There is first the “What am I doing here? I’m not right for this job. You have the wrong impression of me. Everyone has been introducing me as a ‘specialist,’ but that doesn’t mean my textbook knowledge is more valuable than your empirical experience. How can I give you advice on parenting? I’m not even a mother yet. I don’t think that I know enough to teach you anything new or to answer all of your questions properly. In fact, maybe I don’t know what I’m doing at all.”

Then there’s the “What am I doing here? I’m now realizing how massive this project is. How can we interpret the data properly? There is so much more that I need to know. Why do the mothers here behave the way they do? How much of this is attributable to culture? How much of the culture do I have yet to understand? How can I possibly contribute to this project if I don’t understand the people I’m studying? I should have locked myself in my room, reading about Peru, when I had the chance to in Nova Scotia. I should have at least travelled to Latin America before. I should have…”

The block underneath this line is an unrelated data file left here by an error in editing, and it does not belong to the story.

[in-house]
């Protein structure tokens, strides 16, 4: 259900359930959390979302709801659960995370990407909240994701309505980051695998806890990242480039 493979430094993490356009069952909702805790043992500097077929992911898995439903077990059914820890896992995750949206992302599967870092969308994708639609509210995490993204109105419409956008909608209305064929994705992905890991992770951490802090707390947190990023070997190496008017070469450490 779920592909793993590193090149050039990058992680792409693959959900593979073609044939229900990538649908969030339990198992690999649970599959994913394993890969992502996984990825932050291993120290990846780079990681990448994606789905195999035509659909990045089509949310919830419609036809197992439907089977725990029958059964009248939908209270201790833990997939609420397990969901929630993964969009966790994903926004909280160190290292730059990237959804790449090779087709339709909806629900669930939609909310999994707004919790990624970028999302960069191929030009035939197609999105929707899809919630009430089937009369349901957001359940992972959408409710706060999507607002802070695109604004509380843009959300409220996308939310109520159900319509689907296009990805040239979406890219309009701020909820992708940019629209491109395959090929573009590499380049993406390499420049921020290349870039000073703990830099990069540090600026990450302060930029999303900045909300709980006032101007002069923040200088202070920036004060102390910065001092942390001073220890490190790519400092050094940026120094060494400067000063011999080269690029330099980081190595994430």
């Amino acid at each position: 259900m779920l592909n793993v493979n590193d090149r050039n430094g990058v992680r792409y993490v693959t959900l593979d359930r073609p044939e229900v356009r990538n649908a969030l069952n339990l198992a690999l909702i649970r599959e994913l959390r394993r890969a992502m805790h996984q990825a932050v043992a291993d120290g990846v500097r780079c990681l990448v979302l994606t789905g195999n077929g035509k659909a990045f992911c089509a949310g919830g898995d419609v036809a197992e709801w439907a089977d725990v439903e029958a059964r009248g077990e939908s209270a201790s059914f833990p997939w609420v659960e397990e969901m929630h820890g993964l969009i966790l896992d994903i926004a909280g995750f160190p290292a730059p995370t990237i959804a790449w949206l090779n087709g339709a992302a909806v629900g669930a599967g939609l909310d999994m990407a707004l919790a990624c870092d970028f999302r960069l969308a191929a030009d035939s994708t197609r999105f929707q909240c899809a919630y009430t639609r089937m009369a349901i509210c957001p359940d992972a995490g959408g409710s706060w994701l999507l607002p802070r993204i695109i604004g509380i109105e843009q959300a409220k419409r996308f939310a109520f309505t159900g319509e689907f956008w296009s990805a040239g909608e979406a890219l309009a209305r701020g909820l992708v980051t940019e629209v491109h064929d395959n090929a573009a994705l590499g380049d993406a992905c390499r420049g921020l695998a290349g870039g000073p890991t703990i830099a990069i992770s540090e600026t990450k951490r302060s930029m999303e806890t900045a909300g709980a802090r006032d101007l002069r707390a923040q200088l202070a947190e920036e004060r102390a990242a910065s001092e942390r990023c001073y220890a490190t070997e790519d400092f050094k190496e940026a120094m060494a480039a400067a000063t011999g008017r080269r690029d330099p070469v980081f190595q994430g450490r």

Of the six different areas of development we evaluated, the most staggering outcome of the infant assessments was a clear deficit in infants’ social-emotional development. This area of development refers to their ability to manage or regulate their emotional and social behaviour in a way that society considers appropriate and acceptable. And this is where it gets tricky – what is “appropriate” and “acceptable” in this context and who decides?

Some examples of questions I had a difficult time consolidating:

  1. One of the questions on the social-emotional questionnaire asks something along the lines of: “Can your baby calm him/herself within a certain period of time if you leave his/her side?” We found that a decent chunk of mothers responded no to this question, but we also noticed that many mothers didn’t seem to be worried that their baby could not “regulate his/her emotions” as we would say in child-development-speak. “No, of course my baby can’t be without me,” was a classic answer. At the same time, over 90% of the mothers were amas de casa (housewives) who spend almost 100% of their time with their babies. Is it so surprising that their babies are not accustomed to being alone?